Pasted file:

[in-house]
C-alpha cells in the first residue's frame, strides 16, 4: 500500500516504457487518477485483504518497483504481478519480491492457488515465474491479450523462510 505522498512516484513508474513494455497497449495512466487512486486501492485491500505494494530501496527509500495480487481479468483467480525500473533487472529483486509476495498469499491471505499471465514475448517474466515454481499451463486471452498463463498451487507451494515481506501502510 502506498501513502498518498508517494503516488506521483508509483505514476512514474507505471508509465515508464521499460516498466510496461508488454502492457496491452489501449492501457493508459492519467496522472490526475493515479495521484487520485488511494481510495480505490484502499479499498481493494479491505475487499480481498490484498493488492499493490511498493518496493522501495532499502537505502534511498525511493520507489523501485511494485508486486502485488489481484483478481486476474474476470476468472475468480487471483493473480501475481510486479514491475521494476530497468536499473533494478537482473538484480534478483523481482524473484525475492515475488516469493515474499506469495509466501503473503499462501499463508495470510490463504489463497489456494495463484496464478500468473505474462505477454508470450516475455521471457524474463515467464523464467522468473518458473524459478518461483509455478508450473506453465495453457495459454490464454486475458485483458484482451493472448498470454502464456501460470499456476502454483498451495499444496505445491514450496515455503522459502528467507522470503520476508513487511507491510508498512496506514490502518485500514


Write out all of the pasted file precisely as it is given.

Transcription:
[in-house]
C-alpha cells in the first residue's frame, strides 16, 4: 500500500516504457487518477485483504518497483504481478519480491492457488515465474491479450523462510 505522498512516484513508474513494455497497449495512466487512486486501492485491500505494494530501496527509500495480487481479468483467480525500473533487472529483486509476495498469499491471505499471465514475448517474466515454481499451463486471452498463463498451487507451494515481506501502510 502506498501513502498518498508517494503516488506521483508509483505514476512514474507505471508509465515508464521499460516498466510496461508488454502492457496491452489501449492501457493508459492519467496522472490526475493515479495521484487520485488511494481510495480505490484502499479499498481493494479491505475487499480481498490484498493488492499493490511498493518496493522501495532499502537505502534511498525511493520507489523501485511494485508486486502485488489481484483478481486476474474476470476468472475468480487471483493473480501475481510486479514491475521494476530497468536499473533494478537482473538484480534478483523481482524473484525475492515475488516469493515474499506469495509466501503473503499462501499463508495470510490463504489463497489456494495463484496464478500468473505474462505477454508470450516475455521471457524474463515467464523464467522468473518458473524459478518461483509455478508450473506453465495453457495459454490464454486475458485483458484482451493472448498470454502464456501460470499456476502454483498451495499444496505445491514450496515455503522459502528467507522470503520476508513487511507491510508498512496506514490502518485500514